Yoma 7


When I was a child, I envied priestly headwear. Specifically, Catholic priestly headwear. Sure, the Jews in my neighborhood wore fur streimels and fancy wigs, but they had nothing to rival the pope’s miter: tall, majestic, bejeweled.

That was before I learned about the tzitz, a frontplate (or in a more fanciful translation, “rosette”), which Exodus commands be attached to Aaron’s hat: “You shall make a frontlet of pure gold and engrave on it the seal inscription: ‘Holy to the Lord.’ Suspend it on a cord of blue, so that it may remain on the headdress; it shall remain on the front of the headdress. It shall be on Aaron’s forehead, that Aaron may take away any sin arising from the holy things that the Israelites consecrate, from any of their sacred donations; it shall be on his forehead at all times, to win acceptance for them before the Lord.” (Exodus 28:36-38)

The tzitz, like the pope’s miter, distinguishes the high priest from everyone else. But it’s more than a fancy accessory. Like a spiritual vacuum cleaner, it sucks up the sins committed by unwitting Israelites trying to bring sacrifices; if you goof and bring one pigeon when you were supposed to bring two, Aaron has you covered. In a sense, the high priest, wearing this remarkable headpiece, is himself a sacrificial offering — in particular, the offering of offerings, the backstop of atonement, the guarantor of the entire Israelite ritual system. 

The tzitz is also discussed on today’s daf in intimate, even comic detail. Rabbi Shimon, according to the Talmud, asks how the tzitz can always remain on the high priest’s forehead, since: doesn’t he need to enter the bathroom? — where he presumably cannot bring God’s holy name. (Rabbi Shimon concludes that the “always” belongs with the second half of the sentence, as if the verse read, “it shall be on his forehead, in order that they may always find favor before God.” ) But the bit that interests me most occurs at the very end of the daf:

Rabba bar Rav Huna said: A person must touch his tefillin regularly. This is a kal va’chomer inference from the frontplate (tzitz): Just as with regard to the frontplate, which has only one mention of God’s name, the Torah said: “It shall be always upon his forehead,” teaching that that he should not be distracted from it, so too with regard to tefillin, which have numerous mentions of God’s name in their four passages from the Torah, all the more so one may not be distracted from them.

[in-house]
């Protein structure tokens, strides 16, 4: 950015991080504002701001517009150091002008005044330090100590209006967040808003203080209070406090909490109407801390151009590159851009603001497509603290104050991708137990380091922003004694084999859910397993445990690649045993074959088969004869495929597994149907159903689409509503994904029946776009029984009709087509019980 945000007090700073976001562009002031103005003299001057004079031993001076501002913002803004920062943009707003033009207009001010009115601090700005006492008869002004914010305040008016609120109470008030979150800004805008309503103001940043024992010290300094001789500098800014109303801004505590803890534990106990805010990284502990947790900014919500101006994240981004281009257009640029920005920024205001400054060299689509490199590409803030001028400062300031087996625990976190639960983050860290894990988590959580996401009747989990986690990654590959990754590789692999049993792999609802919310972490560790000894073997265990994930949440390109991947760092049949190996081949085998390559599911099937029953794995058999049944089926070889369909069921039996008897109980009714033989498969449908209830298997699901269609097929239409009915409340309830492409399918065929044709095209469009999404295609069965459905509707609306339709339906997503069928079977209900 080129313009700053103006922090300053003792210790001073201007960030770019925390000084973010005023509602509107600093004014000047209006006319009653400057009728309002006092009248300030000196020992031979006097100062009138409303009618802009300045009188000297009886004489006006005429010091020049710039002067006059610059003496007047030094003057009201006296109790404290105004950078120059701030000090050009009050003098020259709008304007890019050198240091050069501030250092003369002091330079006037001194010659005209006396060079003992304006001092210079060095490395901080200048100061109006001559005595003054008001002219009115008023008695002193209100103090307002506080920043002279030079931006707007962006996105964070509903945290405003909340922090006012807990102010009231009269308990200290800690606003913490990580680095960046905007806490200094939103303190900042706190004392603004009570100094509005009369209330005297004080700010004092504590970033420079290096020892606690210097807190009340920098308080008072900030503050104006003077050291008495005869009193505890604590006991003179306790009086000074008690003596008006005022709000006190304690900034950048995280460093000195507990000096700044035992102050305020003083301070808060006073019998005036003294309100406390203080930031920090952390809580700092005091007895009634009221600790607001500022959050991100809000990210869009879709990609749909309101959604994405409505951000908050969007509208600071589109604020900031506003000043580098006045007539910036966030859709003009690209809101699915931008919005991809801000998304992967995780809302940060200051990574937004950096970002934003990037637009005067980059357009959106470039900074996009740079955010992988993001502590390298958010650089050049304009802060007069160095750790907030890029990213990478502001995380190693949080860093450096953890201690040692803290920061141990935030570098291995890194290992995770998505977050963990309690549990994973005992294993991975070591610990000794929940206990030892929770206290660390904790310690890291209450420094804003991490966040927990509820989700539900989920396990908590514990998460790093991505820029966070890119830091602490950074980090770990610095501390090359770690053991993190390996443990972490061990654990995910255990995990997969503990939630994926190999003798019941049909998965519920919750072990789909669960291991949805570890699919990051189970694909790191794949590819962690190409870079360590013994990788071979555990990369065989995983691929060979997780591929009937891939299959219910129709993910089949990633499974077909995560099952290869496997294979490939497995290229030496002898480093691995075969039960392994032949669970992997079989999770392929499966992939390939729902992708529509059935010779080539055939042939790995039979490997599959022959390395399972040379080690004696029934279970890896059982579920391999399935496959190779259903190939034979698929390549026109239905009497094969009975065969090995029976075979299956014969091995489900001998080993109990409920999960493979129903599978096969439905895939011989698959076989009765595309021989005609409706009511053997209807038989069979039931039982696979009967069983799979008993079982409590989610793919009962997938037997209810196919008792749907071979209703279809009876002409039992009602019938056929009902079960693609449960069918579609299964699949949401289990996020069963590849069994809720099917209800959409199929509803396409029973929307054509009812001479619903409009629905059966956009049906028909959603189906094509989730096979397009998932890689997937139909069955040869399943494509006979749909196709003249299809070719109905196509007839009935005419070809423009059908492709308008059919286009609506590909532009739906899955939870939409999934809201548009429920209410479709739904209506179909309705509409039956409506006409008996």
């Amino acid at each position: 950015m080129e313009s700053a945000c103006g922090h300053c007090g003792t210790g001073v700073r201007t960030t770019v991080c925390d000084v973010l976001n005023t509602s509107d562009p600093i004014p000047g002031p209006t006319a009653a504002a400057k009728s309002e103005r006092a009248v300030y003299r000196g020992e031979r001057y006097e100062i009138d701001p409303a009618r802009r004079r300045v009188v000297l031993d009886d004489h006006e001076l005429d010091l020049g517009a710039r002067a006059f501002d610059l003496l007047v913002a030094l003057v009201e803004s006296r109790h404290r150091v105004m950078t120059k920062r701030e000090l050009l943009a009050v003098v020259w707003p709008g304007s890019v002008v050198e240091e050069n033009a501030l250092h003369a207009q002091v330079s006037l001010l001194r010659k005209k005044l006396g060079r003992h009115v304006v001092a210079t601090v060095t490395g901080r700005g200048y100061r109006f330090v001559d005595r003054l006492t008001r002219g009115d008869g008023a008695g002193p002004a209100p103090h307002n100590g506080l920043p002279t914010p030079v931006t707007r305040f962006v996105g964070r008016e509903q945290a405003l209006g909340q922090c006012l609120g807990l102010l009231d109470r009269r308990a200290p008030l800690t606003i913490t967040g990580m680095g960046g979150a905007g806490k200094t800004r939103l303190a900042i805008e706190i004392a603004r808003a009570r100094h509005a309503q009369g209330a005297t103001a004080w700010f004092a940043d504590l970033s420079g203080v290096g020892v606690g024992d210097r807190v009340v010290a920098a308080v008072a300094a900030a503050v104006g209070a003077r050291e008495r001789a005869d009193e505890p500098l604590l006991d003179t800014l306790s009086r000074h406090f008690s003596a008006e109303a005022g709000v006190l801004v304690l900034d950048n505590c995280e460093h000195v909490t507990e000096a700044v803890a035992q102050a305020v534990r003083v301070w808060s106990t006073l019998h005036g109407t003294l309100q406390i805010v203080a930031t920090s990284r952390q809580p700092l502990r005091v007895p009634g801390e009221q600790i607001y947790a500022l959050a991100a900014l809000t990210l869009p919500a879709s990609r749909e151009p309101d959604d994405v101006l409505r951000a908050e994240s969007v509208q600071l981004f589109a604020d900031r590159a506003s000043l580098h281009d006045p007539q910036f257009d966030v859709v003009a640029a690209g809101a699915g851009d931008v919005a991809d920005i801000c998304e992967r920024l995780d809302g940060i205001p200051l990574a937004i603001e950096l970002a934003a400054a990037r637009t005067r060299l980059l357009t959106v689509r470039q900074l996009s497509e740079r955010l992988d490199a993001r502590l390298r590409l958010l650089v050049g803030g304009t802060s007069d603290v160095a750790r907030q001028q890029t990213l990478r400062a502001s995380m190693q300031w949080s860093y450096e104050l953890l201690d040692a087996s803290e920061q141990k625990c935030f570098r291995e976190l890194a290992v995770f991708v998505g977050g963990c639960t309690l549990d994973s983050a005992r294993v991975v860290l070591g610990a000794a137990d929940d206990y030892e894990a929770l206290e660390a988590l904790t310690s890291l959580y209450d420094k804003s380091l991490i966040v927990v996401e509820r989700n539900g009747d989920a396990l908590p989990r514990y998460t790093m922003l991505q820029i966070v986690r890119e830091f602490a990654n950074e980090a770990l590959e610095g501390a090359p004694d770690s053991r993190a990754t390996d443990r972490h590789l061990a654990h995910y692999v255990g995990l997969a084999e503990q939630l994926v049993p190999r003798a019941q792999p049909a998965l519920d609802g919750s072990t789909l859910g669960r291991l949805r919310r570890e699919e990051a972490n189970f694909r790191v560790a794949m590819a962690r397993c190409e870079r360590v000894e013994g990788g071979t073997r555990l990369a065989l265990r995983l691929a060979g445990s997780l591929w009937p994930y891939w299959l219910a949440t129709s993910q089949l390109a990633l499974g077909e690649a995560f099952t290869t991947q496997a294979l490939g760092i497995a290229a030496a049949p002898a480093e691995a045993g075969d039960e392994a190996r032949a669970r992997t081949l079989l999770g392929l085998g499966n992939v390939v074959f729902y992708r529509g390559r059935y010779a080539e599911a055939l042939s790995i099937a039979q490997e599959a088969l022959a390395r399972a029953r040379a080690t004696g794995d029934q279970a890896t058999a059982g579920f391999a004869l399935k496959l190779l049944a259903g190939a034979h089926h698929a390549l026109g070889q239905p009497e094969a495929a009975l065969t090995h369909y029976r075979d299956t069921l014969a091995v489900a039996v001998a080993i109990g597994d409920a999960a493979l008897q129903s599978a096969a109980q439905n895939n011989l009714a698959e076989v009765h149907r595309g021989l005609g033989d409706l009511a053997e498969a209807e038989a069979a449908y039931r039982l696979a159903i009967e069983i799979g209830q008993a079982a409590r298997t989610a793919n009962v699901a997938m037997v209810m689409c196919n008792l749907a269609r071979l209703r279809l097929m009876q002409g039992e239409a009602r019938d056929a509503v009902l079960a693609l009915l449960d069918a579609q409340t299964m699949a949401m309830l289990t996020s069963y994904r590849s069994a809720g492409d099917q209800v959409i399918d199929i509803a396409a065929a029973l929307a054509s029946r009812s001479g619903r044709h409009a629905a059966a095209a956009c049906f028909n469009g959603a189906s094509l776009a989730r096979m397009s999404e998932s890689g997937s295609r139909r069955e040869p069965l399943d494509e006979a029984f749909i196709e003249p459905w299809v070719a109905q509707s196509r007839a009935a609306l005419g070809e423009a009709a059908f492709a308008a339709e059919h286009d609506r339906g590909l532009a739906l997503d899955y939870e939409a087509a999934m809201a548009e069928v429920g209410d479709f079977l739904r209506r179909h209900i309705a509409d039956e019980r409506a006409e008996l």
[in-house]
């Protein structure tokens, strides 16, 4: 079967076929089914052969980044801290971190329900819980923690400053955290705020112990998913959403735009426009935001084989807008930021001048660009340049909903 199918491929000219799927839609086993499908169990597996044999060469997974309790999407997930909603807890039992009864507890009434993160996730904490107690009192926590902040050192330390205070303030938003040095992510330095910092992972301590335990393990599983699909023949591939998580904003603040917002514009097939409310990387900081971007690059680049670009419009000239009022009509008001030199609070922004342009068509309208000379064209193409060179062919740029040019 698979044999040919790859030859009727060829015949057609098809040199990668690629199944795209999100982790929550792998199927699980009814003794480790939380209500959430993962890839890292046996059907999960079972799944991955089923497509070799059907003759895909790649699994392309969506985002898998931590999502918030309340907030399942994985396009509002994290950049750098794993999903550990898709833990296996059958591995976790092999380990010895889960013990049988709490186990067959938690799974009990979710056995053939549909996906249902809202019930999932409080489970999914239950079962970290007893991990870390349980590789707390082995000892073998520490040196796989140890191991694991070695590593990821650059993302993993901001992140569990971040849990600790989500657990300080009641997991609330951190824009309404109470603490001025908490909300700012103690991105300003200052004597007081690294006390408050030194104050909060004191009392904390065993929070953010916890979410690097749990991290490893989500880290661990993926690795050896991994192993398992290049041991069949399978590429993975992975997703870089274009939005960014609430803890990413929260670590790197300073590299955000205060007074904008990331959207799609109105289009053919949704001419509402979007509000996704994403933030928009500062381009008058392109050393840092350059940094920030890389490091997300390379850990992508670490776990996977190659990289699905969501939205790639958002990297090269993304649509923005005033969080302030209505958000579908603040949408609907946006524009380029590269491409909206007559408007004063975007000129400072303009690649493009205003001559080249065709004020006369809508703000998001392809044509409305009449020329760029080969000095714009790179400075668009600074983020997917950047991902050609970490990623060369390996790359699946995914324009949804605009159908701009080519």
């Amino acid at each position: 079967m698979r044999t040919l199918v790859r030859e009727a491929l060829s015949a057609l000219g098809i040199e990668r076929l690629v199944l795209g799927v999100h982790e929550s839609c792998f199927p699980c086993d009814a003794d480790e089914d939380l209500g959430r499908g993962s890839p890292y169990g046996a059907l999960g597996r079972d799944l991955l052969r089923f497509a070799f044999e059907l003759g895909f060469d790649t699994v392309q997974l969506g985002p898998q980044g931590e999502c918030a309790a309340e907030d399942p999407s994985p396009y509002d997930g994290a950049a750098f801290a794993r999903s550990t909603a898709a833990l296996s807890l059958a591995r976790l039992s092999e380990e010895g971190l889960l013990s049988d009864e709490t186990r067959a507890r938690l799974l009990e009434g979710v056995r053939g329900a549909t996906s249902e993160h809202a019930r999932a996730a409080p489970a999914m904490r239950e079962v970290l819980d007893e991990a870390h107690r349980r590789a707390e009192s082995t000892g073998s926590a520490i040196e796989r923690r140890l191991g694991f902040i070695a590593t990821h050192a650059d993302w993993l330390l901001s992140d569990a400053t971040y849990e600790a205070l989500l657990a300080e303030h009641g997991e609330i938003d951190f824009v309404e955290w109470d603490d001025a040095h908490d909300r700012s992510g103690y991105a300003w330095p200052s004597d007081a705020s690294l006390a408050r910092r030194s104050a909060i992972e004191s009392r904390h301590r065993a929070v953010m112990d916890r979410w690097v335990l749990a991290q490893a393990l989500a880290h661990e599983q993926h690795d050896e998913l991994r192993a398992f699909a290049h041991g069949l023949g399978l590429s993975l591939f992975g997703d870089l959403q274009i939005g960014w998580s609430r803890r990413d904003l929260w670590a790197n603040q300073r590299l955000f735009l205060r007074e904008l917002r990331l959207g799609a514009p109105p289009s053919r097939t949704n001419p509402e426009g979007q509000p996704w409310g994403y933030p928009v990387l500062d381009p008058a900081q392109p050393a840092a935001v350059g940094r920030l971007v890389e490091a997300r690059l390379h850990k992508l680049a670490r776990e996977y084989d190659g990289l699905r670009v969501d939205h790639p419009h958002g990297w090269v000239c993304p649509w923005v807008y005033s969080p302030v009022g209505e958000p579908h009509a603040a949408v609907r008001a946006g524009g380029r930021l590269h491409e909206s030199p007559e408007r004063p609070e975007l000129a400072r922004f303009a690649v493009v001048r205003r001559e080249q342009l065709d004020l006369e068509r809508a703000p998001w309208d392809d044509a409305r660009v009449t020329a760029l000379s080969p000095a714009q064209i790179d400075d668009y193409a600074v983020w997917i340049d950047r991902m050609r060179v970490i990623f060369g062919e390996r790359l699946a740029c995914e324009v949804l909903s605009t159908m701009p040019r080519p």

Rabba bar Rav Huna understands the Torah’s injunction on the high priest — “It shall be always upon his forehead” — as not simply physical, but also mental. Not only must he wear them at all times, he must be aware of them too.

In the ancient world, rabbinic Jews wore tefillin not just at morning prayers, but likely all day. Rabba bar Rav Huna insists one should regularly touch one’s tefillin throughout the day to avoid distraction. He reaches this conclusion via a strange argument: if the high priest must avoid distraction while wearing the tzitz, which has only one measly mention of the divine name, well then, all the more so one must avoid distraction while wearing tefillin, which contain many. Counter-intuitively, Rabba bar Rav Huna privileges tefillin, an everyday ritual object, over the tzitz, the unique, magical rosette worn by the high priest. 

Or maybe that’s the point. When ordinary people wear tefillin, they too get to be high priests. When you place God’s name on your forehead, you are transformed into the unique object of God’s attention, the spiritual center of your own private Temple. In that moment, you fulfill the verse: “Let me be a seal upon your heart, like the seal upon your hand. For love is fierce as death.” (Song of Songs 8:6). Better pay close attention. 

Read all of Yoma 7 on Sefaria.

This piece originally appeared in a My Jewish Learning Daf Yomi email newsletter sent on April 18th, 2021. If you are interested in receiving the newsletter, sign up here.

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